The advantage of regular investments is you can use dollar-cost averaging. Rather than chasing the best time to buy, you regularly invest no matter what the price is. Sometimes you may invest when prices are high and sometimes when they're low. This spreads out risk and gives you a decent average over the long run.

Know When You'll Exit
Create an exit strategy before you invest so you don't catch yourself emotionally investing. Have a long-term plan, but leave some leeway should things change. In general, though, index funds are better for long-term investing.

Short-term investments (less than a year) will incur short-term capital gains taxes, which are higher. If it's a long-term investment, you'll lower your tax liability and enhance your overall average returns.

How Much Can You Make Investing in Index Funds?

As with any investment, there's no guarantee of how much money you'll make on the index fund. Historically, the S&P 500 has average 10-year returns of 9.2%. But every fund has different returns and reacts to market changes differently.

Investment Calculator

While the market can go up and down on any given day, riding out the storm and sticking with your index fund for 5 - 10 years should provide you with decent returns.

You also have the option to reinvest any dividends the fund pays, increasing your investment and returns even further.

Where Can You Invest in Index Funds?

Here are some of the top recommended brokerages to invest in index funds.

Investment apps for ETFs:

  • Robinhood: Robinhood offers stock and ETFs with no trading fees. You can buy a fractional share starting with just $1. The app is very beginner friendly.

  • M1 Finance: M1 Finance lets you create your custom portfolio, and then it automates your investing plans. It's perfect for those who really wants to be hands-off.

  • Webull: Webull may be better suited for more experienced traders. It has advanced research tools and supports fractional shares for as little as $5.

Comprehensive trading platforms:

  • E*Trade: E*Trade offers a nice selection of index funds, including those from Fidelity and Vanguard. While Etrade offers no-commission ETFs, there are commissions on some index funds.

  • TD Ameritrade: TD Ameritrade also has a nice selection of Fidelity and Vanguard funds. Many Vanguard funds on Ameritrade trade free, but Fidelity funds have a cost (although it's typically lower than other funds and brokers charge).

Mutual Fund Companies:

  • Vanguard: Vanguard is perhaps the most well known mutual fund company. It offers around 65 different index funds, including by sector, company size, and geographical market. But note that lots of Vanguard funds require $3,000 minimum.

  • Fidelity: Fidelity index funds have some of the lowest rates in the industry. A lot of their funds have $0 minimum investment. They also offer sustainable index funds for socially responsible investors.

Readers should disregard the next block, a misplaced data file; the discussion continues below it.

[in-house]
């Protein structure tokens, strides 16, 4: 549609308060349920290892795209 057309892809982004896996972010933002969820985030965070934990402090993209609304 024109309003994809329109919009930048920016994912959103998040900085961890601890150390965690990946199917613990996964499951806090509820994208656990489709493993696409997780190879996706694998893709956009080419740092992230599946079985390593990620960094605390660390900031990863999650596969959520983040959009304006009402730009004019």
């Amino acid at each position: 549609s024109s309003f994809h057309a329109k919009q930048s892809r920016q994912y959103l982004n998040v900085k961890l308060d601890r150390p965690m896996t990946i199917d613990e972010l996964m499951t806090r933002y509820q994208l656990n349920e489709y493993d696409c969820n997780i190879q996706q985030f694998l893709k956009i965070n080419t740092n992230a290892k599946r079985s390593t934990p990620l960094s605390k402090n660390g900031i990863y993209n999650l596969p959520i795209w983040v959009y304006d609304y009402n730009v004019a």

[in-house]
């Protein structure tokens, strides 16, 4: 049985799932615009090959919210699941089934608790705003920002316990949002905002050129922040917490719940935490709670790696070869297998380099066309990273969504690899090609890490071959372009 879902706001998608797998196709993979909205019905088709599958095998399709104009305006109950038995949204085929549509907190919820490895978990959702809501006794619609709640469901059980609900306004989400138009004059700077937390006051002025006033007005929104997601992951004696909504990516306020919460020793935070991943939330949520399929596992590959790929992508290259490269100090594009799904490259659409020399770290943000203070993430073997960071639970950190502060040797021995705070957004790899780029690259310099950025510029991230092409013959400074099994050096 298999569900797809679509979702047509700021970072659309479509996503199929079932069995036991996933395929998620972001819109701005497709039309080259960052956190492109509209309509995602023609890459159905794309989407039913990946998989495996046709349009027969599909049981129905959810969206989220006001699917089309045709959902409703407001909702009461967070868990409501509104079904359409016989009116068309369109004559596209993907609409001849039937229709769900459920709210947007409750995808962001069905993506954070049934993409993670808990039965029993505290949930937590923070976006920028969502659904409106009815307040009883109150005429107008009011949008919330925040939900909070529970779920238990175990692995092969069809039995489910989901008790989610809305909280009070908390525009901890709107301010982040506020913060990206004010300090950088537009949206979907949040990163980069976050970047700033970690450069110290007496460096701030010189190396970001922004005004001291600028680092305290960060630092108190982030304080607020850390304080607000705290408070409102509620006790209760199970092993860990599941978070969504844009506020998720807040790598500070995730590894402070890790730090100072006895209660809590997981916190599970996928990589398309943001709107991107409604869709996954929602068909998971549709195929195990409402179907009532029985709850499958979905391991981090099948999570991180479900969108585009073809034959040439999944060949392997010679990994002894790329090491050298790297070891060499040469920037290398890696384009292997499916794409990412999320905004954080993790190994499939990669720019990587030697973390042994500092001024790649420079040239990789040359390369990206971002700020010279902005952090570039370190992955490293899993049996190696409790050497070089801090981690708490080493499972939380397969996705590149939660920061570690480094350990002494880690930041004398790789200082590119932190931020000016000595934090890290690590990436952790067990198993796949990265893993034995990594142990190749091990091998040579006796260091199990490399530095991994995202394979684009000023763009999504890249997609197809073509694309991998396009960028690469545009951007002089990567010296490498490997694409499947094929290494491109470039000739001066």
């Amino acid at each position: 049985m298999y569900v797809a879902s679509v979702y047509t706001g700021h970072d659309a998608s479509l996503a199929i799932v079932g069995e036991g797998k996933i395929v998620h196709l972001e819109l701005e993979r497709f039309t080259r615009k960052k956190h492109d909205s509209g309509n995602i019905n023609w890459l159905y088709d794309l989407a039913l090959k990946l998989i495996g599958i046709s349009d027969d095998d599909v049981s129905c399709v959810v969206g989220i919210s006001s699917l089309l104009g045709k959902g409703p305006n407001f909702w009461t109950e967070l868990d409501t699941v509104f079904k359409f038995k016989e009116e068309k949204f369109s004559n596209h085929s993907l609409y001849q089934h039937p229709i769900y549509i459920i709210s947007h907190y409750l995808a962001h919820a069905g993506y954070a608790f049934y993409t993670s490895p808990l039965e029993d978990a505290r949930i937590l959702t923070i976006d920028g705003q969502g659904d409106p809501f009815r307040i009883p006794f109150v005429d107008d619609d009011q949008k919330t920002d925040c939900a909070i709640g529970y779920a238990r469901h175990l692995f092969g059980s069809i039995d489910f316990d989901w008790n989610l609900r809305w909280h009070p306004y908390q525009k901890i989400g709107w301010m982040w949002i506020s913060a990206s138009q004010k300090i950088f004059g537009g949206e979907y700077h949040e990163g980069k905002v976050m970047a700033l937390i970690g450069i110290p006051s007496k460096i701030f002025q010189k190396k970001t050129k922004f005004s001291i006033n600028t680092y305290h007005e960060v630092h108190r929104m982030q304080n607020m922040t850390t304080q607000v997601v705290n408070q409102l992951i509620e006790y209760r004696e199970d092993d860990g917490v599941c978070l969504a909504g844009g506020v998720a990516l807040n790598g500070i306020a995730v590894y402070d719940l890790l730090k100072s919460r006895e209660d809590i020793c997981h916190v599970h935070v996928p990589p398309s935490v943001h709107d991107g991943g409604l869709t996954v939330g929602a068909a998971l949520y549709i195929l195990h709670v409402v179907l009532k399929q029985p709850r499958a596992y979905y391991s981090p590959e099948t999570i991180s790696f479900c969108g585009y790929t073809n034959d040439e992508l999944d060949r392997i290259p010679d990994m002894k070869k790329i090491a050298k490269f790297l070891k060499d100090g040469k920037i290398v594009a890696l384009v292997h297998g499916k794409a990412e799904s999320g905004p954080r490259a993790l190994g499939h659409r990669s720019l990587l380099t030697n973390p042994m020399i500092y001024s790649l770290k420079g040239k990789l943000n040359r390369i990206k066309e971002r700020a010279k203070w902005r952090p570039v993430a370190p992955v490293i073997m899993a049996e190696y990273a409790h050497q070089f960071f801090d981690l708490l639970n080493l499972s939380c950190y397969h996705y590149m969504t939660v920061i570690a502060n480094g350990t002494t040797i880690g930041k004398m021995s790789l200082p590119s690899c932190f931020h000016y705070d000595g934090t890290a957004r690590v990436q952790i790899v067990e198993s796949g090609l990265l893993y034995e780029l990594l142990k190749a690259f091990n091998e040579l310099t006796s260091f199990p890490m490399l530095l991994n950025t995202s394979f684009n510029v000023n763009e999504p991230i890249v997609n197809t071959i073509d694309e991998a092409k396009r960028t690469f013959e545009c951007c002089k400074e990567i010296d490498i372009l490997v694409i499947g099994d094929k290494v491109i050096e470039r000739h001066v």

• Charles Schwab: Charles Schwab is the third-largest index fund provider. Schwab claims to have the lowest expense ratios on its index funds, and they don't require a minimum investment.

How Can Beginners Invest in Index Funds?

Before you invest in an index fund, there are some things to consider first. Here's how beginners can successfully invest in an index fund:

First, consider your goals and risk tolerance. Ask yourself what you are trying to achieve.

This will help you determine your timeline and how much risk you can take. The further along your goals' end dates are, the more risk you can take, and vice versa.

Then, start narrowing down your options. Do you want to completely diversify and mimic a broad market, like the S&P 500, or do you want to focus on a smaller niche, such as small-cap companies or a geographic area?

Finally, choose your broker or fund manager and invest. Make sure you create an investment strategy, so you continually reinvest in the fund, bringing you closer to your goal.

What Index Funds Should You Invest In?

Everyone has different investing goals, risk tolerance, and financial abilities, but here are four index funds to get you started.

Index ETFs:

Index Mutual Funds:

We provide these as examples only. Please do your own diligence and research to make sure it's the right investment for you.

The Bottom Line

Index funds can be a safe and less expensive way to diversify your investments. If you're investing for the long term, it can be a great way to set it and forget it. Investing is a long-term endeavor that can cost you too much money and even end up in serious losses if you try to micromanage.

Finding the right index fund and choosing the right place to buy it is important. Think about your long-term strategy and what other investments you'll hold so you know which options will best suit your portfolio.

Write to Sam Hawrylack at feedback@creditdonkey.com. Follow us on Twitter and Facebook for our latest posts.